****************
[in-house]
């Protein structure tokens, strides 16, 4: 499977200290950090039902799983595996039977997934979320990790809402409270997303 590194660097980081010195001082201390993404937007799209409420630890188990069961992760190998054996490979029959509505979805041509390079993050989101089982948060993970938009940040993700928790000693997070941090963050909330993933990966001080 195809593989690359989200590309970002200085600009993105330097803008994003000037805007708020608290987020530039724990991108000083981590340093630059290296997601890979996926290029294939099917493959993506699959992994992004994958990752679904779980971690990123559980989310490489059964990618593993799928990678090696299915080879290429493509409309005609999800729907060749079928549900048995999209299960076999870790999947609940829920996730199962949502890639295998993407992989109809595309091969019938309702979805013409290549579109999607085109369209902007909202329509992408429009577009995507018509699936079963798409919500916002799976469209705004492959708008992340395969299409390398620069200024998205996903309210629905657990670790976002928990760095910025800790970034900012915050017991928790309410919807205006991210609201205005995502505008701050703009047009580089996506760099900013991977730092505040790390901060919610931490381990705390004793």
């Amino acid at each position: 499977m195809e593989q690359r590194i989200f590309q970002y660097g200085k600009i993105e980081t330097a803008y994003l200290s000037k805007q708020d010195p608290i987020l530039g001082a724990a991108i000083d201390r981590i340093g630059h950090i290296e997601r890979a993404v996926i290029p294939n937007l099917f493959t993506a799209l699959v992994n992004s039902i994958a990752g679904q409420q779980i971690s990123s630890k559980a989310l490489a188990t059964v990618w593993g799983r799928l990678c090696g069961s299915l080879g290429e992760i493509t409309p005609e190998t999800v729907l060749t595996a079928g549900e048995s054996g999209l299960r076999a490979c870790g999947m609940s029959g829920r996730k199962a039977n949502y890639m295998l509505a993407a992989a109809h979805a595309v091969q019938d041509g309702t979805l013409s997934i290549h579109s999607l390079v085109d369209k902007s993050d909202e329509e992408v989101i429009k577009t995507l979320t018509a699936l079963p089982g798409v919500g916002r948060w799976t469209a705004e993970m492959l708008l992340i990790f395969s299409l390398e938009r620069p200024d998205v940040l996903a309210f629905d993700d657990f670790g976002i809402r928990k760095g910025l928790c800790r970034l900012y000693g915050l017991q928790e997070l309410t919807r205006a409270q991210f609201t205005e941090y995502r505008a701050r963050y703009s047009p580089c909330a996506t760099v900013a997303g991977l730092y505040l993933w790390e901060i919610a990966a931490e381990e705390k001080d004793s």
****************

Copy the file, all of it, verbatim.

[in-house]
């Protein structure tokens, strides 16, 4: 499977200290950090039902799983595996039977997934979320990790809402409270997303 590194660097980081010195001082201390993404937007799209409420630890188990069961992760190998054996490979029959509505979805041509390079993050989101089982948060993970938009940040993700928790000693997070941090963050909330993933990966001080 195809593989690359989200590309970002200085600009993105330097803008994003000037805007708020608290987020530039724990991108000083981590340093630059290296997601890979996926290029294939099917493959993506699959992994992004994958990752679904779980971690990123559980989310490489059964990618593993799928990678090696299915080879290429493509409309005609999800729907060749079928549900048995999209299960076999870790999947609940829920996730199962949502890639295998993407992989109809595309091969019938309702979805013409290549579109999607085109369209902007909202329509992408429009577009995507018509699936079963798409919500916002799976469209705004492959708008992340395969299409390398620069200024998205996903309210629905657990670790976002928990760095910025800790970034900012915050017991928790309410919807205006991210609201205005995502505008701050703009047009580089996506760099900013991977730092505040790390901060919610931490381990705390004793």
């Amino acid at each position: 499977m195809e593989q690359r590194i989200f590309q970002y660097g200085k600009i993105e980081t330097a803008y994003l200290s000037k805007q708020d010195p608290i987020l530039g001082a724990a991108i000083d201390r981590i340093g630059h950090i290296e997601r890979a993404v996926i290029p294939n937007l099917f493959t993506a799209l699959v992994n992004s039902i994958a990752g679904q409420q779980i971690s990123s630890k559980a989310l490489a188990t059964v990618w593993g799983r799928l990678c090696g069961s299915l080879g290429e992760i493509t409309p005609e190998t999800v729907l060749t595996a079928g549900e048995s054996g999209l299960r076999a490979c870790g999947m609940s029959g829920r996730k199962a039977n949502y890639m295998l509505a993407a992989a109809h979805a595309v091969q019938d041509g309702t979805l013409s997934i290549h579109s999607l390079v085109d369209k902007s993050d909202e329509e992408v989101i429009k577009t995507l979320t018509a699936l079963p089982g798409v919500g916002r948060w799976t469209a705004e993970m492959l708008l992340i990790f395969s299409l390398e938009r620069p200024d998205v940040l996903a309210f629905d993700d657990f670790g976002i809402r928990k760095g910025l928790c800790r970034l900012y000693g915050l017991q928790e997070l309410t919807r205006a409270q991210f609201t205005e941090y995502r505008a701050r963050y703009s047009p580089c909330a996506t760099v900013a997303g991977l730092y505040l993933w790390e901060i919610a990966a931490e381990e705390k001080d004793s």